Wrong Planet Syndrome

by Dinah KC Murray BA MA PhD, Durham conference 2001: ‘An Autism Odyssey’.

This is a story about autistic creativity, guts, and resourcefulness.
Some diagnostic criteria for neurotypicality emerge from the discussion.

jypsy is autistic
has two autistic children
is battling multiple sclerosis

...her phenomenal web site, 'Ooops... Wrong Planet!'

The phenomenal website referred to [editor’s note: link goes to internet archive], which everyone who reads these words probably knows, is a theme which runs through this discussion, partly as a stunning example of autistic creativity
[this graphic is by Ralph Smith, of whom more below].

Ooops… Wrong Planet! Syndrome

From “the autistic underground”

We’re OK. The world…!?”

The author of this site, Janet Norman-Bain, known round the world as jypsy, found the phrase “Wrong Planet Syndrome” in use in what she refers to as “the autistic underground”. That is, it was in use among people on the autistic spectrum who were communicating with each other on the internet. It implies, of course, that their problem is in the world rather than in themselves, a view succinctly stated in a recent letter to The Observer newspaper:

People with autistic spectrum disorders are not victims of autism (News, last week), they are victims of society. They do not suffer from their developmental differences, they suffer from prejudice, ignorance, lack of understanding, exploitation, verbal abuse – all this and more from that sector of society which considers itself socially able. Grace Hewson Clevedon Somerset UK May 20th 2001

Please note a couple of quotations from the Ooops home page. One is from Thoreau [1817-1862]: “If a man does not keep pace with his companions, perhaps it is because he hears a different drummer. Let him step to the music he hears, however measured, or far away.”

The other is from Einstein [1879-1955] – who many people think, had he been growing up today, would have got a diagnosis of an autistic spectrum disorder – “The important thing is not to stop questioning. Curiosity has its own reason for existing. One cannot but be in awe when he contemplates the mysteries of eternity, of life, of the marvellous structure of reality.”

Please also note that jypsy says of her wonderfully helpful site, that it “illustrates my own obsessive interest in autism information gathering and a desire to share what I know”. As such it is an illustration of monotropic creativity, see below. We believe monotropism is central to the autistic condition.

Each of these quotes illustrates a main theme, underlying or explicit, of this piece.

Monotropism = One interest active at a time

Polytropism = Many interests active at a time

Not having lots of interests co-active and thus informatively accessible, ie being monotropic, means having difficulty with context, scale, and intention in a changeable and multiple universe (see Lawson 2001). It can make figuring out what’s going on very hard work indeed. That in turn means that the dominant emotions much of the time for monotropic individuals tend to be interest, fear, or unrefined dysphoria. Ecstasy and awe also appear to be emotional states associated with monotropism. Any of these emotional states may also occur in polytropic individuals.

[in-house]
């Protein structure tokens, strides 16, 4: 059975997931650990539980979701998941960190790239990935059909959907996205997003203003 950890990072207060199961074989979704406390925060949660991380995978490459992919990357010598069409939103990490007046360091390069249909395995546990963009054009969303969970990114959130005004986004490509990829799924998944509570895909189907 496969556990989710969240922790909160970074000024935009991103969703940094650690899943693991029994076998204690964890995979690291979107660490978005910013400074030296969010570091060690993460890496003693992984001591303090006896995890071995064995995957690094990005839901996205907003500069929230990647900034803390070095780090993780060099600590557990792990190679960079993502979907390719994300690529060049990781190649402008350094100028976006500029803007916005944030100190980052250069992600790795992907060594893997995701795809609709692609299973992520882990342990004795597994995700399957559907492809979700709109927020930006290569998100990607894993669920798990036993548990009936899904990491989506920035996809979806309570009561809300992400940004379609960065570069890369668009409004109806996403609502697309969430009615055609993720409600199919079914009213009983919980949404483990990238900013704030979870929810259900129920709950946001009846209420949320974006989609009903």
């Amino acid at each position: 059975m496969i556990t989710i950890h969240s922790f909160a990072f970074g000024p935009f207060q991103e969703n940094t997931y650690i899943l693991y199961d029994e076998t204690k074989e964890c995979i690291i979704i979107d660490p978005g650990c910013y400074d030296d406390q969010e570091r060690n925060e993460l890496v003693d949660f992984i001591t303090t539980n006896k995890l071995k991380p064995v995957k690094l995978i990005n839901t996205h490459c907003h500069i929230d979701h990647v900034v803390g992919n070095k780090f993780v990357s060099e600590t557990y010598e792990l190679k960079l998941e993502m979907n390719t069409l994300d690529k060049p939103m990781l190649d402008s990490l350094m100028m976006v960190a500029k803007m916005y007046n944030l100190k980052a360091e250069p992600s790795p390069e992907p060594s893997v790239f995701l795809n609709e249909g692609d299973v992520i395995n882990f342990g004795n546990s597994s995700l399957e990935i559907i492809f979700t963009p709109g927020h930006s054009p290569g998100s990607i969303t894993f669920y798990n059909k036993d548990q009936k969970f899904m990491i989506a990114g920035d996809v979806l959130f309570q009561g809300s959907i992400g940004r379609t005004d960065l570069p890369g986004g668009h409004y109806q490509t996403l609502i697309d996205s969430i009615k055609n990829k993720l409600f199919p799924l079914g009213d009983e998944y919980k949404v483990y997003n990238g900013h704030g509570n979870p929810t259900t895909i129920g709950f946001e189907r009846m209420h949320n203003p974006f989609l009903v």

Creativity and Imagination in Autism & Asperger Syndrome is the title of a paper by Jaime Craig and Simon Baron-Cohen. Above are the foam rubber shapes from which the children in their study were encouraged to generate ideas.

This is Craig and Baron-Cohen’s summary of the “Torrance test” – a well-known instrument used by psychologists to assess creativity.

“3 dimensions of creativity…

– number of responses, minus repetitions

– number of different categories

– number of [novel] responses…” p.321

And this is a summary of Craig and Baron-Cohen’s conclusions. “Children with autism and AS generated fewer suggestions involving attribution of animacy to foam shapes, compared to controls, instead generating reality-based suggestions of what the shapes could be.”(from abstract, op cit)

On the basis of these findings they infer that the children with asd are “creatively and imaginatively impaired”.

But the production of fewer responses overall is a long recognised typical pattern in children on the autistic spectrum, cf eg Hutt, Hutt, Lee & Ounsted, 1965, Journal of Psychiatric Research …

The Torrance test is not well suited to detecting monotropic creativity. Here are some more examples of that.

This and the next three images are from a series of paintings by Peter Myers sold as postcards in aid of the free magazine by and for people with Asperger Syndrome, Asperger United , available through the National Autistic Society in the UK

More monotropic art by Peter Myers

Click here to run a short animation by Ferenc Virag,
an artist who has a diagnosis of Kanner type Autism
rather than Asperger’s Syndrome.

More monotropic art by Andy Warhol

 .  . 
© Andy Warhol